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Skjǫldr (Latinized as Skioldus, sometimes anglicized as Skjold, Skjoldr or Skiold) was among the first legendary Danish kings. He is mentioned in the Prose Edda, in Ynglinga saga, in Chronicon Lethrense, in Sven Aggesen's history, in Arngrímur Jónsson's Latin abstract of the lost Skjöldunga saga and in Saxo Grammaticus' Gesta Danorum. Under the name Scyld he also appears in the Old English poem Beowulf. The various accounts have little in common.

In the Skjöldunga saga and the Ynglinga saga, Óðinn came from Asia (Scythia) and conquered Northern Europe. He gave Sweden to his son Yngvi and Denmark to his son Skjöldr. Since then the kings of Sweden were called Ynglings and those of Denmark Skjöldungs.

Scyld Scefing is the legendary ancestor of the Danish royal lineage known as the Scyldings. He is the counterpart of the Skioldus or Skjöldr of Danish and Icelandic sources.

He appears in the opening lines of Beowulf, where he is referred to as Scyld Scefing, implying he is a descendant of Sceafa, Scyld son of Scef, or Scyld of the Sheaf. The Beowulf poet places him in a boat which is seen in other stories about Scef as a child in a boat.

[1]"Scyld the Sheaf-Child from scourging foemen, From raiders a-many their mead-halls wrested. He lives to be feared, the first has a waif, Puny and frail he was found on the shore. He grew to be great, And was girt with power till the border-tribes all obeyed his rule, And sea-folk hardy that sit by the whale-path Gave him tribute, a good king was he."[1]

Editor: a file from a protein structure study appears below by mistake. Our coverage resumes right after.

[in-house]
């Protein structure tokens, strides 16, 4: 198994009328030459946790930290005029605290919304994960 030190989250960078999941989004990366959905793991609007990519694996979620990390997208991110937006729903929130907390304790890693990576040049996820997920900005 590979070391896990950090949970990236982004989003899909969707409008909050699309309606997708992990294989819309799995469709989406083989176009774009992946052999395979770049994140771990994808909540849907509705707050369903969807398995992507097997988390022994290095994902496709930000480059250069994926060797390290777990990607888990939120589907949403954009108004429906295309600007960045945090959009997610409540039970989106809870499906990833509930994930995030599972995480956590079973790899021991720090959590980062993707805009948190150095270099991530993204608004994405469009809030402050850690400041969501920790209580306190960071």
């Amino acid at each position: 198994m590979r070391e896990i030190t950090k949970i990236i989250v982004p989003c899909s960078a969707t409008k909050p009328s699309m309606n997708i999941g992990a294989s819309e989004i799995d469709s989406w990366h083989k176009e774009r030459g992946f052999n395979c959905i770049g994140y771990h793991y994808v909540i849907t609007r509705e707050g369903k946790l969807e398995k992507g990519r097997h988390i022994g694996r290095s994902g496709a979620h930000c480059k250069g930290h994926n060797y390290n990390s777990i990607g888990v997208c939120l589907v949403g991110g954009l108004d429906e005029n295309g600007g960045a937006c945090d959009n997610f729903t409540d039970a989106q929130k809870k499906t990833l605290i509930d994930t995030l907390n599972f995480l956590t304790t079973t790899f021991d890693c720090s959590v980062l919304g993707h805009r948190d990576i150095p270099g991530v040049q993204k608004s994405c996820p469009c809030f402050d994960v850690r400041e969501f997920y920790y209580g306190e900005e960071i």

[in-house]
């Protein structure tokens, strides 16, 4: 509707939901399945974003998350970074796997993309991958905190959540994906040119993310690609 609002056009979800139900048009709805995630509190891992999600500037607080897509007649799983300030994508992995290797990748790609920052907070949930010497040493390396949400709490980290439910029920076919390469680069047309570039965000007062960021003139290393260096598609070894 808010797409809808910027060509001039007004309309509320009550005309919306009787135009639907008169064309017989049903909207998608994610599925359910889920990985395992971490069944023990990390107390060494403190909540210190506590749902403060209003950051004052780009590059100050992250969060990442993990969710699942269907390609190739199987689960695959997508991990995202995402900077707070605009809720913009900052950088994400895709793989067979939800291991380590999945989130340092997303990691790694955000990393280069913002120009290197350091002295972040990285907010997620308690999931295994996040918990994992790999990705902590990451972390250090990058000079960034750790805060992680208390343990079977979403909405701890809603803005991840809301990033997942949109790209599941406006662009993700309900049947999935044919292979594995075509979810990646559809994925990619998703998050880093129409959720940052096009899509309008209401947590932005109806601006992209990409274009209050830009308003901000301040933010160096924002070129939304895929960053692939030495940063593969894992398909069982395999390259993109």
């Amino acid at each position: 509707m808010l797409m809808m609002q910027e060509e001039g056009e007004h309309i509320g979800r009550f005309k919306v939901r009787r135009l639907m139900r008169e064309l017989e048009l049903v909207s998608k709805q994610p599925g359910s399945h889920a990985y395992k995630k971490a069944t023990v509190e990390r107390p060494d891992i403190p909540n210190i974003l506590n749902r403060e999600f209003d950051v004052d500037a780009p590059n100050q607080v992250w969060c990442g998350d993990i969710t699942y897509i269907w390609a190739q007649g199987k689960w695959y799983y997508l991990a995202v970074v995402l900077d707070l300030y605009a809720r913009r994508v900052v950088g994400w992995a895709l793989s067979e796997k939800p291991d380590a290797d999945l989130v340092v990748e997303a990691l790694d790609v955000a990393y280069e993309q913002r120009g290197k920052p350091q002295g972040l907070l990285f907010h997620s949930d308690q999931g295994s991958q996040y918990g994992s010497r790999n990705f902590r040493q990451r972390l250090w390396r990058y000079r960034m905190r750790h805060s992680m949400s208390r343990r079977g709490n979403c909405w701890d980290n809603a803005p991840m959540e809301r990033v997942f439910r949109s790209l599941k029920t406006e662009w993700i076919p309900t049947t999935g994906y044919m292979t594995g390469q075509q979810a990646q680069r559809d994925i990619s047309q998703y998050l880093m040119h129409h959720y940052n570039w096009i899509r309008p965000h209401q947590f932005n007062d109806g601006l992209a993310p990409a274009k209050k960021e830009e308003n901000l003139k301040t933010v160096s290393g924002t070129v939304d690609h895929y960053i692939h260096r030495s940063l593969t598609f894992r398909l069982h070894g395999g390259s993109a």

After relating in general terms the glories of Scyld's reign, the poet describes Scyld's funeral, his body was laid in a ship surrounded by treasures:

They decked his body no less bountifully

with offerings than those first ones did
who cast him away when he was a child

and launched him alone out over the waves.

In Beowulf 33, Scyld's ship is called is īsig, literally, "icy." The meaning of this epithet has been discussed many times. Anatoly Liberman gives a full survey of the literature and suggests that the word meant "shining."[2]

William of Malmesbury's 12th century Chronicle tells the story of Sceafa as a sleeping child in a boat without oars with a sheaf of corn at his head.[3]

Axel Olrik in 1910 suggested a parallel "barley-figure" in Finnish Peko, in turn connected by Fulk (1989) with Eddaic Bergelmir.[4]

References[]

  1. 1.0 1.1 McCallum, James Dow (1929). The Beginnings to 1500. New York: Charles Scribner's Sons. pp. 1. 
  2. Liberman (2016:270–278).
  3. Owen-Crocker, Gale R., The Four Funerals in "Beowulf". Manchester University Press: Manchester, 2000.
  4. Fulk, R. D. "An Eddic Analogue to the Scyld Scefing Story", The Review of English Studies (1989).
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